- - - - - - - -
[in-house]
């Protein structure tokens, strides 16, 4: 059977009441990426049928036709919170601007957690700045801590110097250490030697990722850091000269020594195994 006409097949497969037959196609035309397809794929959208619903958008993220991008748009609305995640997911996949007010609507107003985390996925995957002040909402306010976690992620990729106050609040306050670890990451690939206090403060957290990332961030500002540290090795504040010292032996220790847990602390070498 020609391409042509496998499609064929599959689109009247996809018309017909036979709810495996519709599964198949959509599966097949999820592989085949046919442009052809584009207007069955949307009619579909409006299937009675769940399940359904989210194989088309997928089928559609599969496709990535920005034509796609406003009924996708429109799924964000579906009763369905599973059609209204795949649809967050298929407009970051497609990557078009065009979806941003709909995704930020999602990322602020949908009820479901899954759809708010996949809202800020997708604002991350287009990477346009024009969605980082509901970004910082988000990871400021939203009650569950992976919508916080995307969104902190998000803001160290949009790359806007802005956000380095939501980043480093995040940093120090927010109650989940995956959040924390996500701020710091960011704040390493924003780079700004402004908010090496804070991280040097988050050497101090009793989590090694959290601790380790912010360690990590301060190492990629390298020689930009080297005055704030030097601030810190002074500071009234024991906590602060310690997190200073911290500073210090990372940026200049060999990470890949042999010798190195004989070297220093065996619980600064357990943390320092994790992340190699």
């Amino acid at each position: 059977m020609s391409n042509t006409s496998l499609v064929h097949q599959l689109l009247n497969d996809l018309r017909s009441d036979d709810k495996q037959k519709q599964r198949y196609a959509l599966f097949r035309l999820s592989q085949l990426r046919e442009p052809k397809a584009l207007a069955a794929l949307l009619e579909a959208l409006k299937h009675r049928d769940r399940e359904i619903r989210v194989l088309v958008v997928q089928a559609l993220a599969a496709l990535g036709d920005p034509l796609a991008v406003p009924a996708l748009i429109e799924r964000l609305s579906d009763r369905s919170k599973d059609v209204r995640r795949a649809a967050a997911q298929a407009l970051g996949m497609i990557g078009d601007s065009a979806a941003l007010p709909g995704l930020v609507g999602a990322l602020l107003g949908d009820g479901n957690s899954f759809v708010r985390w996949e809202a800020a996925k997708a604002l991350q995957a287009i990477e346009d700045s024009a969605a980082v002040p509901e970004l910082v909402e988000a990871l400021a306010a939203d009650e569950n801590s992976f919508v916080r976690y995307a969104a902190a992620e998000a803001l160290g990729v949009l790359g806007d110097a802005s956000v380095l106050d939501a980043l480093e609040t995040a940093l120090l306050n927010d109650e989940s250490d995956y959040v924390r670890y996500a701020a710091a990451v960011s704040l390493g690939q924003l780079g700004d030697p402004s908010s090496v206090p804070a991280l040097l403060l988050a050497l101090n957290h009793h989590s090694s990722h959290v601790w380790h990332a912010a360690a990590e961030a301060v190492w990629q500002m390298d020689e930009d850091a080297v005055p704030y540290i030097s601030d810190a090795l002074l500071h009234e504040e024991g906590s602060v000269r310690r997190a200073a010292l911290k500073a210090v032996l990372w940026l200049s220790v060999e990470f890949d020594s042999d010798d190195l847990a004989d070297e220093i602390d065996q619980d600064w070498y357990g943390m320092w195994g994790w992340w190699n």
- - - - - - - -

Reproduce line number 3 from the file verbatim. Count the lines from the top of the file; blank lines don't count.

């Amino acid at each position: 059977m020609s391409n042509t006409s496998l499609v064929h097949q599959l689109l009247n497969d996809l018309r017909s009441d036979d709810k495996q037959k519709q599964r198949y196609a959509l599966f097949r035309l999820s592989q085949l990426r046919e442009p052809k397809a584009l207007a069955a794929l949307l009619e579909a959208l409006k299937h009675r049928d769940r399940e359904i619903r989210v194989l088309v958008v997928q089928a559609l993220a599969a496709l990535g036709d920005p034509l796609a991008v406003p009924a996708l748009i429109e799924r964000l609305s579906d009763r369905s919170k599973d059609v209204r995640r795949a649809a967050a997911q298929a407009l970051g996949m497609i990557g078009d601007s065009a979806a941003l007010p709909g995704l930020v609507g999602a990322l602020l107003g949908d009820g479901n957690s899954f759809v708010r985390w996949e809202a800020a996925k997708a604002l991350q995957a287009i990477e346009d700045s024009a969605a980082v002040p509901e970004l910082v909402e988000a990871l400021a306010a939203d009650e569950n801590s992976f919508v916080r976690y995307a969104a902190a992620e998000a803001l160290g990729v949009l790359g806007d110097a802005s956000v380095l106050d939501a980043l480093e609040t995040a940093l120090l306050n927010d109650e989940s250490d995956y959040v924390r670890y996500a701020a710091a990451v960011s704040l390493g690939q924003l780079g700004d030697p402004s908010s090496v206090p804070a991280l040097l403060l988050a050497l101090n957290h009793h989590s090694s990722h959290v601790w380790h990332a912010a360690a990590e961030a301060v190492w990629q500002m390298d020689e930009d850091a080297v005055p704030y540290i030097s601030d810190a090795l002074l500071h009234e504040e024991g906590s602060v000269r310690r997190a200073a010292l911290k500073a210090v032996l990372w940026l200049s220790v060999e990470f890949d020594s042999d010798d190195l847990a004989d070297e220093i602390d065996q619980d600064w070498y357990g943390m320092w195994g994790w992340w190699n």